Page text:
Last Updated on November 30, 2022 by ClassMonitor
In today’s time, distractions are always there for children, so, as parents, it’s vital to keep a check on them. What are my kids doing on mobile? What are they talking to their friends about? Who are they playing with outdoors? What are their food habits? But we need to know how much pressure we need and at the same time fostering their independence.
What does helicopter parenting mean?
You need to understand the subtle difference between assisting your kid to draw and holding their hands throughout the drawing process. You need to let go of the hands after a few minutes and let your kid draw their heart out!
Because if you don’t, the drawing will be yours and not your kids’ don’t forget this.
Like a helicopter, when parents start hovering all the time over their kid’s activities, watching them minutely, protecting them all the time, following them in the house, and even eavesdropping on their conversation with others, then this style of parenting is known as helicopter parenting. These parents are generally strict and focus on every aspect of children’s lives from academics to personal problems & even social issues, they are everywhere.
Here’s what helicopter parenting look like:
Look out for these signs in your parenting to determine if you are unknowingly being a helicopter parent:
- Cling with them: Whether it’s playing with their friends, walking on the terrace, or even going to the washroom, if you are with your children all the time, then this may be a signal for you to give them space & nurture their independence.
- Become a shield: Do you overreact when your kid gets hurt? Do you answer questions on behalf of your kids even when your kid is capable enough to answer them? Do you fight with other children on behalf of your children? If the answer is yes, then you need to reevaluate your parenting style.
- Take every responsibility: Helicopter parents think that every work related to their kids is their responsibility. Everything which is connected to their children, they prefer doing all by themselves. From cleaning the house to putting their plates in the sink, from doing kitchen work to completing the homework, these parents do not let their children perform a single task.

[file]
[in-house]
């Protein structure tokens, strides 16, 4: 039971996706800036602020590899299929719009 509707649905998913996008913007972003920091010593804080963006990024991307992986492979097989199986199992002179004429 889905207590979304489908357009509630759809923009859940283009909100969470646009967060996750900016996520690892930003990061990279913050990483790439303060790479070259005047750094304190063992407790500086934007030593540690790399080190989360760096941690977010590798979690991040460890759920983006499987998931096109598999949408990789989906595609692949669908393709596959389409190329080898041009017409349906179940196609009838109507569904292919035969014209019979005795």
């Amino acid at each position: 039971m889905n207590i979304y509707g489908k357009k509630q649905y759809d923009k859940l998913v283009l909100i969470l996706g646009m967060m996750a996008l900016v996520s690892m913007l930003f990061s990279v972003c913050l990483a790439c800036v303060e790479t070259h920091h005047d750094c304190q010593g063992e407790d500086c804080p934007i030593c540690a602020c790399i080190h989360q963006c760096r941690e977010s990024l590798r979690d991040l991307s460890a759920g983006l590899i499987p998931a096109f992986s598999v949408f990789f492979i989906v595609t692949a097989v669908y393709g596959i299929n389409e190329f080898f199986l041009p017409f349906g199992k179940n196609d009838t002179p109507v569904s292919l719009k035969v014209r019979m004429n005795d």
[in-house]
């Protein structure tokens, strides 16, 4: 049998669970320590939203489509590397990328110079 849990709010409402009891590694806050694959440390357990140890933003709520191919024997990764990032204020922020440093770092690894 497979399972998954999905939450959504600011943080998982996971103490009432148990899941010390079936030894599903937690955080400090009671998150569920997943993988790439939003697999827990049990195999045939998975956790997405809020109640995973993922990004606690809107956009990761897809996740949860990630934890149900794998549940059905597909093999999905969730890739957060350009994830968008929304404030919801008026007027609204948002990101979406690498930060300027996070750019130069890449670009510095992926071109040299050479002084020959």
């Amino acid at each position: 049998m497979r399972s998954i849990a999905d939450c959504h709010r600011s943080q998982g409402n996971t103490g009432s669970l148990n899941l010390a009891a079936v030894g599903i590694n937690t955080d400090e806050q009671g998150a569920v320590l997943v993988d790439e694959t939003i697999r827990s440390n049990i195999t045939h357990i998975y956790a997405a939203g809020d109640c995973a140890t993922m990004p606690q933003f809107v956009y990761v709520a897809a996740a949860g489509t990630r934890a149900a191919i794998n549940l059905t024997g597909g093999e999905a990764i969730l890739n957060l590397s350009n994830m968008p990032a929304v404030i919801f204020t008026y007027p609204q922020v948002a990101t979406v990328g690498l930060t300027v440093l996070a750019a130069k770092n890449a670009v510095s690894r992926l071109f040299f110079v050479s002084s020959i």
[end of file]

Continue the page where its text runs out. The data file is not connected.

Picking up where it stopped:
- Think about them: Parents who are so armoured towards their children always think about them. If children are in their schools, with friends, playing, studying, sleeping, these types of parents are always thinking about their kids.
- Allowance: You do not allow your kids to go to their friends’ homes alone? You don’t let them eat anything which you didn’t cook? You do not allow them to do anything in your absence? If you are doing all this, then, sadly, you need to take a step back.
Effects of helicopter parenting on children:
- With helicopter parents, children face a lack of confidence well into adulthood. As all their jobs and work have been previously done by their parents. This stops them from doing anything on their own.
- Parents don’t let their children do anything; this eventually makes their kids lazy because they get used to this. If kids do not get the chance to work, then doing nothing will become their habit.
- Over-pampered children face difficulties on focusing on tasks without someone being on their head all the time.
- If someone asks something from the child and the parent replies then this prevents the child from speaking. And, if this scenario continues, then the child will try to speak as little as possible because he never got any chance to speak.
- You’re hungry, you should do this, you are sleepy, you shouldn’t do this. When parents make even small decisions related to their children, they are reducing their kids’ decision-making power which is never a good thing.
How to avoid being a helicopter parent:
- By letting your children do a few things on their own, you can avoid turning into a helicopter parent. These few things can be doing homework, putting plates in the sink, cleaning their study table, tying their shoelaces etc.
- If someone asks something to you children, let them answer. Do not interrupt them if they are talking to someone.
- Don’t feed them with your hands. Give them a separate plate of food and tell them to eat on their own.
- Don’t instruct them on every single thing. Let them make their small decisions. Don’t do those things which your children can do by themselves.
You need to keep the difference between guidance & hovering in mind. If you see some good changes in your children with this style, then it’s good but if your children are getting more aggressive and rebellious, then it’s time for a change. You should try to avoid a few things such as sitting next to your children all the time, doing their school work, giving them whatever they ask for, and pressuring them for good grades. If you avoid these things, then you are encouraging their independence & making them future ready.